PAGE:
Plant organ's temperature t is covered by two members of the plant's energy balance, i.e. convective heat exchange with the environment of the plant's organ [Q.sub.2] and energy balance's member evaluating the thermal accumulation of the plant's organ [Q.sub.5]. The plant energy balance equation allows us, through the employment of calculations, analyse the pulsations of the local plant leaf tissue temperature that is entailed by plant leaf oscillations with respect to the Sun (Sirvydas et al. 2009).

In the majority of cases temperature pulsations in plant leaf tissues occur due to a sharp change in the plant leaf's position with respect to the Sun. This is often predetermined by a chaotic motion of the air due to which plant leaves change their position with respect to the source of the radiation energy. It is obvious that when the plant leaf's position angle [beta] changes from its initial position A to position B (Fig. 1), a smaller quantity of the radiation energy reaches the surface of the leaf. The decrease of this energy is directly dependent on size x of the plant leaf surface area F projection to the plane perpendicular to a ray fall direction.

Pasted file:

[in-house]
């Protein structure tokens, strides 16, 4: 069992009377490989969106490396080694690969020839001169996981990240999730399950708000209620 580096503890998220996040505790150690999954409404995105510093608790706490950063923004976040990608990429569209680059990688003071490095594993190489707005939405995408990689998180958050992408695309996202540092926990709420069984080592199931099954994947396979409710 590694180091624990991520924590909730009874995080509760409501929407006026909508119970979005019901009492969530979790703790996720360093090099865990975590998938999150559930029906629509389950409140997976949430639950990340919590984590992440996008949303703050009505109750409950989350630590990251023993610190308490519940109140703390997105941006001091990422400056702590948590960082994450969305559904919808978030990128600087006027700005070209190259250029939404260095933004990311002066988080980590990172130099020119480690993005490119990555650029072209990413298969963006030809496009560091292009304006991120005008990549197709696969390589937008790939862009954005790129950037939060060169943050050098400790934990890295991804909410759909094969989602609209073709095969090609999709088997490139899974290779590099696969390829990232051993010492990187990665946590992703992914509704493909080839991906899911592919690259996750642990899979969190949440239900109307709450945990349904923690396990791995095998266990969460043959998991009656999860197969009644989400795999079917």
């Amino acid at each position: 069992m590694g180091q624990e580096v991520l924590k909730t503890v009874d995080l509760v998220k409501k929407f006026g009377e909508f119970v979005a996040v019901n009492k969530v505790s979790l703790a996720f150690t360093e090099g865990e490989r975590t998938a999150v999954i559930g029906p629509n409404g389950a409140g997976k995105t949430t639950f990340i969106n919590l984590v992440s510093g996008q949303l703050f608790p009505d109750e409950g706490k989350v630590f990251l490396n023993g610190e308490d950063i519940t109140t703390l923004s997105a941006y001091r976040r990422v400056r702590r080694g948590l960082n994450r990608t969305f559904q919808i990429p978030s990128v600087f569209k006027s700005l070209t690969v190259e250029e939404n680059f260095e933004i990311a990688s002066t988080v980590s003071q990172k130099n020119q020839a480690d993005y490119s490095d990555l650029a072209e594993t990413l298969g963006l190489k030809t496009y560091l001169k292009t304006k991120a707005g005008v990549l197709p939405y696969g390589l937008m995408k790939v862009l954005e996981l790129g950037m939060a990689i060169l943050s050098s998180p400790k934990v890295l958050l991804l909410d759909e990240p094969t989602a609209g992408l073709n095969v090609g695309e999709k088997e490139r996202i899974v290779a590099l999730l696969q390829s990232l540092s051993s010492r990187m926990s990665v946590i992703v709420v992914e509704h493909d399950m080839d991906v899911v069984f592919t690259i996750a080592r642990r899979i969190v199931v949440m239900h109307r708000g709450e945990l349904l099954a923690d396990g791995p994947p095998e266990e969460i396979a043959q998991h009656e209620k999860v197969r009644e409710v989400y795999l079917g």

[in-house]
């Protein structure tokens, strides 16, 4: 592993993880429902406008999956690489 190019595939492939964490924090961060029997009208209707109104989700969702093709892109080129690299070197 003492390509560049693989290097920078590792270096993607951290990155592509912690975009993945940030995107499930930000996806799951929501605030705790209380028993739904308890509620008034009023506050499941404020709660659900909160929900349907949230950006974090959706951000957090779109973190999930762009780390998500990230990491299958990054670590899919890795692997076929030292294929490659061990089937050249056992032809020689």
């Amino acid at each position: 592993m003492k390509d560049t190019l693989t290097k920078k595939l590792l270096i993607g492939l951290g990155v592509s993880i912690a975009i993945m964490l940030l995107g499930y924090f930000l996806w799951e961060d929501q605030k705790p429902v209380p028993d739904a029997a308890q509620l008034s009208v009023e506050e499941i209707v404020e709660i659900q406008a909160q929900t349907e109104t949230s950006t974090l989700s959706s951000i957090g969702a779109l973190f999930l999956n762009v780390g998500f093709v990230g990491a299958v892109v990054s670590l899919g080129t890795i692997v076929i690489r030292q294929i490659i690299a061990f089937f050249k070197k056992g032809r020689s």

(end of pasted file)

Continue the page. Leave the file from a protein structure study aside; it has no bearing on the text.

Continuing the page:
[FIGURE 1 OMITTED]

With the aim of determining this decrease in the surface area projection, it is assumed that the density of the heat flux emitted by the radiation energy source [q.sub.1] = const and the direction of a heat flux change is perpendicular to the plant leaf's plane. Upon a change of the plant leaf position by angle [beta] (from position A to B), the projection of the plant would decrease by value [DELTA][F.sub.x], i.e.:

[DELTA][F.sub.x] = [F.sub.xA]- [F.sub.xB] = F(1 - cos[beta]). (2)

In case of such a decrease in the projection of the plant leaf surface area due to the change of the leaf position with respect to the radiation energy source, the quantity of heat that reaches the leaf surface when the leaf changes its position from A to B will decrease. Let's analyse a common case when not only the radiation energy flux quantity but also the heat quantity reaching the plant leaf is constant, i.e. [Q.sub.1] = const, and for a very short period of time d[tau], it is assumed that biological processes occurring within the plant leaf remain stable and therefore they use only a certain part of constant energy amount [Q.sub.1]., i.e. [Q.sub.4] = n[Q.sub.1]. Normally, the coefficient n evaluating part of the absorbed radiation energy used for biological processes in the plant is in the range of 0.04-0.05 (Slapakauskas 2006; [TEXT NOT REPRODUCIBLE IN ASCII] 1967). In case of settled energy exchange of the plant [Q.sub.5] = 0, the remaining part of the absorbed radiation energy in the plant leaf would be used for transpiration and convective heat exchange. In this case the balance of energies equation would be as follows: